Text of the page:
What have been the biggest improvements to operator-interface technology in the past five years?
Bobby Thornton, product engineer for HMI and Click PLCs, AutomationDirect: In this world of the Internet of Things (IoT), Industrial Internet of Things (IIoT) and Industry 4.0, some of the biggest developments are associated with the capability to use Internet cloud connectivity and remote access/control capability for operator interface and other uses. Gaining easy, efficient and secure connectivity is an imperative for efficient operations and data collection needed to improve processes.
How has operator-interface technology benefited from remote monitoring and connectivity?
Bobby Thornton, product engineer for HMI and Click PLCs, AutomationDirect: The widespread availability of capable mobile devices means that remote access to operator interfaces has become a requirement in the industry. With remote access, there is no need for a dedicated screen, thus reducing the price of hardware. Perhaps more importantly, there is no need for an operator or engineer to travel to remote sites to change parameters or operate equipment. With the right configuration, remote operator interfaces become a troubleshooting tool allowing you to access and potentially resolve a situation before travelling to the site becomes necessary.
How do operator-interface technologies figure into digital-twin platform models being used by manufacturers?
Bobby Thornton, product engineer for HMI and Click PLCs, AutomationDirect: Operator interfaces with the capability for message queuing telemetry transport (MQTT) or its transport layer security (TLS) version, MQTTS, can gather data from the factory floor and transmit that data to the cloud, making it available for a digital-twin platform to process.
When will operator interfaces become IT-friendly enough that engineers are no longer required for installation and operation?
Bobby Thornton, product engineer for HMI and Click PLCs, AutomationDirect: With various technical and organizational requirements for Ethernet deployment and IP addresses/subnets, creating an operator interface that is completely IT-friendly is a stretch. However, much can be done to ensure operator interfaces are optimized for easy deployment. They can come already configured for dynamic host configuration protocol (DHCP), so setting them up on a network is as easy as plugging the human-machine interface (HMI) into any network with a DHCP server, powering it up and browsing for it using a PC running the associated software. The HMI panel will show up in the software’s browse list. Select it, and start transferring your project. No need to set IP address or subnet masks.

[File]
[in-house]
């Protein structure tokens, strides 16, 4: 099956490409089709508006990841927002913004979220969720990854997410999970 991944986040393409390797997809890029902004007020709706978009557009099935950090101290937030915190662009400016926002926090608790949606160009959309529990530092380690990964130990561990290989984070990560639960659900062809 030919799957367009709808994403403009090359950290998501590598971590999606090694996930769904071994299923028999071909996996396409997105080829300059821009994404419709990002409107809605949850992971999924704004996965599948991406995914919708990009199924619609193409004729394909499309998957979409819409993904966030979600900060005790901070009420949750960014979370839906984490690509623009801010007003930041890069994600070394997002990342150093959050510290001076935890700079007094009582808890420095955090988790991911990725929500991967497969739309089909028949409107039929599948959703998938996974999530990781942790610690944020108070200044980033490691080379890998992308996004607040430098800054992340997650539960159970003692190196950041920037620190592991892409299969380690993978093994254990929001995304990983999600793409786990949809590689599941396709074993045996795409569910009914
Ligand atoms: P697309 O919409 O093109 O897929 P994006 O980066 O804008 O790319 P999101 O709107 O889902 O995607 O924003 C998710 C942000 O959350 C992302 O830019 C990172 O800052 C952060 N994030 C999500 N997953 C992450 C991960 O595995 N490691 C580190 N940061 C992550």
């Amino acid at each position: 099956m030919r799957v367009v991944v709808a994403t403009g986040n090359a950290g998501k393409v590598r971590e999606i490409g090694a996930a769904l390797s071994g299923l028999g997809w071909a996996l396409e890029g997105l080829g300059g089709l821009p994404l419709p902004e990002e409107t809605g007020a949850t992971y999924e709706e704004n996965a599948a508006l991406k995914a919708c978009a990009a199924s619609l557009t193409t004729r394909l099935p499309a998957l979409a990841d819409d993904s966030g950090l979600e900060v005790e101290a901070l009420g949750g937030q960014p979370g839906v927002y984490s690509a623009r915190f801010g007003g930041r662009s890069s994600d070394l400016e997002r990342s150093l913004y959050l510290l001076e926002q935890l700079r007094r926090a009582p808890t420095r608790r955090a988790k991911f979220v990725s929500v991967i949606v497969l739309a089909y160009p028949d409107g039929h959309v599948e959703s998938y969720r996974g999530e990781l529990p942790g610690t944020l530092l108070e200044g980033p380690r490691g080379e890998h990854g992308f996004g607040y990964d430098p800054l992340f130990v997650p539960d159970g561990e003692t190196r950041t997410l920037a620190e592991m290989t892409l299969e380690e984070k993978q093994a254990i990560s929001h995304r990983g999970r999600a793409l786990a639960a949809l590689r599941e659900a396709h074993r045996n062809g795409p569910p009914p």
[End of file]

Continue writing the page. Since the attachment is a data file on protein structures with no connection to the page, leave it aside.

Also read: HMI leans into open software
What future innovations will impact the use of operator-interface technology in manufacturing operations?
Bobby Thornton, product engineer for HMI and Click PLCs, AutomationDirect: End users, systems integrators and original equipment manufacturers (OEMs) will move to use operator interfaces with:
• better security as we connect more devices to the Internet
• faster, more reliable remote access and control
• secure cloud protocols as IIoT needs expand
• powerful Web servers for browser access to operator screens and data
• reliable wireless connectivity like our current mobile devices.
Moving forward, augmented reality (AR) is the next major operator-interface jump. AR can eliminate the physical screen and touch panel. A virtual operator-interface HMI enables users to see process data and make process changes just by looking at any surface like a wall or enclosure where supplementary information is projected. The ability to look at physical process equipment and see it supplemented with virtual data representing pressures, temperatures and speeds will provide new ways for users to perform their work. Similarly, virtual reality (VR) will allow the operator to sit in a remote location and see the process as if they are standing there in person, enabling them to operate the equipment and troubleshoot issues.
Tell us about your company’s state-of-the-art operator-interface technology for manufacturing.
Bobby Thornton, product engineer for HMI and Click PLCs, AutomationDirect: AutomationDirect’s C-more EA9-RHMI headless HMI operator interface is the most cost-effective HMI solution on the market. At less than $500 for the HMI, and under $1,000 for an industrial monitor, you can have a complete operator station with a 22-inch pCap touchscreen for less than $1,500. For even less money the HMI can drive any PC or HD TV/monitor. Or, if you do not need a local screen at all, put the EA9-RHMI inside an enclosure and use the remote access feature to operate the HMI from a PC. Even better, you can also use the Remote HMI app on your mobile device from anywhere to operate or check the status of your system. C-more HMIs are easy to program and easy to use but are packed with powerful features including an event manager, email, remote access capability and a built-in Web server. They offer SD and USB data log storage, as well as Ethernet, RS-232 and RS-422/485 communications. These HMIs pair perfectly with AutomationDirect PLCs, as well as other popular PLCs including Allen-Bradley ControlLogix.